The experiment was performed under the approval of the Southern Medical University Ethics Committee.
1. Rose PT. Hair restoration surgery: challenges and solutions. Clin Cosmet Investig Dermatol 2015;8:361-70.DOIPubMedPMC
2. Parsley WM, Perez-Meza D. Review of factors affecting the growth and survival of follicular grafts. J Cutan Aesthet Surg 2010;3:69-75.PubMedPMC
3. Bernstein RM, Rassman WR. The aesthetics of follicular transplantation. Dermatol Surg 1997;23:785-99.DOI
4. Jimenez F, Ruifernández JM. Distribution of human hair in follicular units. A mathematical model for estimating the donor size in follicular unit transplantation. Dermatol Surg 1999;25:294-8.DOIPubMed
5. Loussouarn G, El Rawadi C, Genain G. Diversity of hair growth profiles. Int J Dermatol 2005;44:6-9.DOIPubMed
6. Headington JT. Transverse microscopic anatomy of the human scalp. A basis for a morphometric approach to disorders of the hair follicle. Arch Dermatol 1984;120:449-56.DOIPubMed
7. Bernstein RM, Rassman WR. Follicular transplantation. Patient evaluation and surgical planning. Dermatol Surg 1997;23:771-84; discussion 801-5.DOIPubMed
8. Tsai RY, Lee SH, Chan HL. The distribution of follicular units in the Chinese scalp: implications for reconstruction of natural-appearing hairlines in Orientals. Dermatol Surg 2002;28:500-3.DOI
9. Yang QP, Sheng YY, Xu F. A pilot study on hair growth characteristics of adult male Chinese. Chin J Dermatol 2007;40:74-6.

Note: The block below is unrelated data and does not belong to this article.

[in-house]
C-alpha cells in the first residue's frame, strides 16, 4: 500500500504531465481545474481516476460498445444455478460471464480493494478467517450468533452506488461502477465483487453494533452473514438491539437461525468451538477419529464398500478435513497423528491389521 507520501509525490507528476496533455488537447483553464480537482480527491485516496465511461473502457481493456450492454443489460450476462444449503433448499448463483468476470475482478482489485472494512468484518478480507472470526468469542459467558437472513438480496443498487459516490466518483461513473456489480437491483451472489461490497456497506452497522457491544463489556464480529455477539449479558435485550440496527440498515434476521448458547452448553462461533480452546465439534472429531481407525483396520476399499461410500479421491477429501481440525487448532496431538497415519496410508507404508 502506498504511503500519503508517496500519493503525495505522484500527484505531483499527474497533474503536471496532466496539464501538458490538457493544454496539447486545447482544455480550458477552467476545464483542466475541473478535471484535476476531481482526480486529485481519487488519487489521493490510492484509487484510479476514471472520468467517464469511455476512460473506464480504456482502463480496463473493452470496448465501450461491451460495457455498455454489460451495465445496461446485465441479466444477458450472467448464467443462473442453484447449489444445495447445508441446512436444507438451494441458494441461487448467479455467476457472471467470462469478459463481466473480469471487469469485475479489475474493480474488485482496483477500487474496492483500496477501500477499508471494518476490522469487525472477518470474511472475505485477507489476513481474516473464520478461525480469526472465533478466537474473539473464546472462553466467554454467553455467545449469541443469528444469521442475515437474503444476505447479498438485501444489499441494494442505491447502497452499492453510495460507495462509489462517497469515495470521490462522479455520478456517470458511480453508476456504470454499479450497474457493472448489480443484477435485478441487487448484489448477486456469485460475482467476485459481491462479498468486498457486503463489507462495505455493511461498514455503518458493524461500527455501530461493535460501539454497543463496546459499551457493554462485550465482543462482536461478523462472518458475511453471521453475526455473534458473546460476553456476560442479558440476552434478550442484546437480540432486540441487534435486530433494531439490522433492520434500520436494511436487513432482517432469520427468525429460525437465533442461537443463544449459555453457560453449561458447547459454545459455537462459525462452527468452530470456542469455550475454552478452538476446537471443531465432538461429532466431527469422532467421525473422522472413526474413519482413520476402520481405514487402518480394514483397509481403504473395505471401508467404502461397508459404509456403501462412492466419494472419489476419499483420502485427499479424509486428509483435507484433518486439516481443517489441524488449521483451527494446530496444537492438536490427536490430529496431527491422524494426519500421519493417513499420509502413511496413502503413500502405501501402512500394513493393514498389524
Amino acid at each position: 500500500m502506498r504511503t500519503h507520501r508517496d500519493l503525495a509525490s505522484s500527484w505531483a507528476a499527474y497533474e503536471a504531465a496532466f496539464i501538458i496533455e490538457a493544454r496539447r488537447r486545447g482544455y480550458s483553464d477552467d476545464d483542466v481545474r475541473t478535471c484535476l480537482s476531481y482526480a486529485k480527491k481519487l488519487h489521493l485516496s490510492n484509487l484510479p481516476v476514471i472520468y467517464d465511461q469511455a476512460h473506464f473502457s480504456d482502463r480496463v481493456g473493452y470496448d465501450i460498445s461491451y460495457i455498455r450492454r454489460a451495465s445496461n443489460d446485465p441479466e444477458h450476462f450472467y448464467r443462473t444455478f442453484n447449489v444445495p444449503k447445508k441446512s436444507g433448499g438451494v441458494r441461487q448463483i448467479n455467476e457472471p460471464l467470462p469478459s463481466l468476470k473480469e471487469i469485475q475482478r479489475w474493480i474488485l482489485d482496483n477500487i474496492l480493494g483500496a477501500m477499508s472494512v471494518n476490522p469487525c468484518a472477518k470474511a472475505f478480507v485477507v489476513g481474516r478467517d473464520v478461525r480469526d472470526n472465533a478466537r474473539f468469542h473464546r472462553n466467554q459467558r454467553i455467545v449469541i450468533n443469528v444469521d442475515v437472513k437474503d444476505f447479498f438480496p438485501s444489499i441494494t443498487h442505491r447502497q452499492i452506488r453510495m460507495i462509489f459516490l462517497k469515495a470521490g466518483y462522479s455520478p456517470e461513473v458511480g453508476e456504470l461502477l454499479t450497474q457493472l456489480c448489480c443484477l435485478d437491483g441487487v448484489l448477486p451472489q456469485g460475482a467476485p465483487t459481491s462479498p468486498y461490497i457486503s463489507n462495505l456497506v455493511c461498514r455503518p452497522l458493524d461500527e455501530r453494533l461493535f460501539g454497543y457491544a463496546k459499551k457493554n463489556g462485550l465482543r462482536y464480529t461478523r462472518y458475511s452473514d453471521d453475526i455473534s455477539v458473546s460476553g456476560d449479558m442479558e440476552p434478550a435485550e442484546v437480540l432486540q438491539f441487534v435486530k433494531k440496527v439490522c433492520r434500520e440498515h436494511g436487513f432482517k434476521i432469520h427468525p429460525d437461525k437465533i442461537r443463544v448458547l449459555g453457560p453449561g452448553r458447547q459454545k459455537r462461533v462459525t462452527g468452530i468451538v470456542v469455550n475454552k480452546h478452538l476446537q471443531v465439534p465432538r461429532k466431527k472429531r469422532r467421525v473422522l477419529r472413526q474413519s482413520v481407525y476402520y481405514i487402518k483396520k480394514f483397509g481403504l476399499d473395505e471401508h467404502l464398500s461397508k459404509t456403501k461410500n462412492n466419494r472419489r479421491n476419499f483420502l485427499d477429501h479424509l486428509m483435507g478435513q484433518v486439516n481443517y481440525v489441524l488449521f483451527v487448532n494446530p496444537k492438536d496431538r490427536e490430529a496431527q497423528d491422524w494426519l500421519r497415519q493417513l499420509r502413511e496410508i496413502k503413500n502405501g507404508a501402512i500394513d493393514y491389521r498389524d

10. Orentreich N. Autografts in alopecias and other selected dermatological conditions. Ann N Y Acad Sci 1959;83:463-79.DOIPubMed
11. Avram MR. Accurately communicating the extent of a hair transplant procedure. A proposal of a follicular-based classification scheme. Dermatol Surg 1997;23:817-8.DOIPubMed
12. Bernstein RM, Rassman WR, Seager D, Shapiro R, Cooley JE, Norwood OT, Stough DB, Beehner M, Arnold J, Limmer BL, Avram MR, McClellan RE, Rose PT, Blugerman G, Gandelman M, Cotterill PC, Haber R, Jones R, Vogel JE, Moy RL, Unger WP. Standardizing the classification and description of follicular unit transplantation and mini-micrografting techniques. The American Society for Dermatologic Surgery, Inc. Dermatol Surg 1998;24:957-63.DOIPubMed
13. Gharwade CR. Innovative modified hair follicle harvesting technique with reverse rake scalp elevator for lower occipital donor area in follicular unit extraction hair transplantation. Indian J Plast Surg 2016;49:390-6.DOIPubMedPMC